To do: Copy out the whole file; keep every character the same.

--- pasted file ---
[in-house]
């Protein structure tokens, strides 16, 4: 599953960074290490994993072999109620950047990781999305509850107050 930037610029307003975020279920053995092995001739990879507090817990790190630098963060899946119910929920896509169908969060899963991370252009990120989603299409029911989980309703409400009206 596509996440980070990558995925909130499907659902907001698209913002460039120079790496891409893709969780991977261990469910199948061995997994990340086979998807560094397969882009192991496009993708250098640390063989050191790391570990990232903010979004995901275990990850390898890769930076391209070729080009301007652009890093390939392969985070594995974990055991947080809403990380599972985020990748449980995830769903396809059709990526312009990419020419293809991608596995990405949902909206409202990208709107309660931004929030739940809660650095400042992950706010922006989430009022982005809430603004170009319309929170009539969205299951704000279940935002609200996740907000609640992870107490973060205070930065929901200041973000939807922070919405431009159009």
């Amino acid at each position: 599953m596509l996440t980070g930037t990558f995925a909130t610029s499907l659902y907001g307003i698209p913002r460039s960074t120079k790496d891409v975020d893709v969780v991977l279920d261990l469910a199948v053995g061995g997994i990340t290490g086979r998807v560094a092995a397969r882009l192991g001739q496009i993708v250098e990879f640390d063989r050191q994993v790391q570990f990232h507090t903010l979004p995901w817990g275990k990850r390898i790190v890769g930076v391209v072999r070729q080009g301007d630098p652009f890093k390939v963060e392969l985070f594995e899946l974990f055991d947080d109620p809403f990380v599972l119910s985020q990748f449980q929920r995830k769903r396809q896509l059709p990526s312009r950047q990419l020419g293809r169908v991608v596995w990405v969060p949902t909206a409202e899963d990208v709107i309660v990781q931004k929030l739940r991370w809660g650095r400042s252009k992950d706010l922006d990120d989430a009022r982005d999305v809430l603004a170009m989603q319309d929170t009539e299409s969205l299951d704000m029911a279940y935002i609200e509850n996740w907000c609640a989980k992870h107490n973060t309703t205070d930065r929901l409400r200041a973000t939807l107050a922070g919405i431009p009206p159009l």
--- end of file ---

[in-house]
């Protein structure tokens, strides 16, 4: 599953960074290490994993072999109620950047990781999305509850107050 930037610029307003975020279920053995092995001739990879507090817990790190630098963060899946119910929920896509169908969060899963991370252009990120989603299409029911989980309703409400009206 596509996440980070990558995925909130499907659902907001698209913002460039120079790496891409893709969780991977261990469910199948061995997994990340086979998807560094397969882009192991496009993708250098640390063989050191790391570990990232903010979004995901275990990850390898890769930076391209070729080009301007652009890093390939392969985070594995974990055991947080809403990380599972985020990748449980995830769903396809059709990526312009990419020419293809991608596995990405949902909206409202990208709107309660931004929030739940809660650095400042992950706010922006989430009022982005809430603004170009319309929170009539969205299951704000279940935002609200996740907000609640992870107490973060205070930065929901200041973000939807922070919405431009159009």
């Amino acid at each position: 599953m596509l996440t980070g930037t990558f995925a909130t610029s499907l659902y907001g307003i698209p913002r460039s960074t120079k790496d891409v975020d893709v969780v991977l279920d261990l469910a199948v053995g061995g997994i990340t290490g086979r998807v560094a092995a397969r882009l192991g001739q496009i993708v250098e990879f640390d063989r050191q994993v790391q570990f990232h507090t903010l979004p995901w817990g275990k990850r390898i790190v890769g930076v391209v072999r070729q080009g301007d630098p652009f890093k390939v963060e392969l985070f594995e899946l974990f055991d947080d109620p809403f990380v599972l119910s985020q990748f449980q929920r995830k769903r396809q896509l059709p990526s312009r950047q990419l020419g293809r169908v991608v596995w990405v969060p949902t909206a409202e899963d990208v709107i309660v990781q931004k929030l739940r991370w809660g650095r400042s252009k992950d706010l922006d990120d989430a009022r982005d999305v809430l603004a170009m989603q319309d929170t009539e299409s969205l299951d704000m029911a279940y935002i609200e509850n996740w907000c609640a989980k992870h107490n973060t309703t205070d930065r929901l409400r200041a973000t939807l107050a922070g919405i431009p009206p159009l």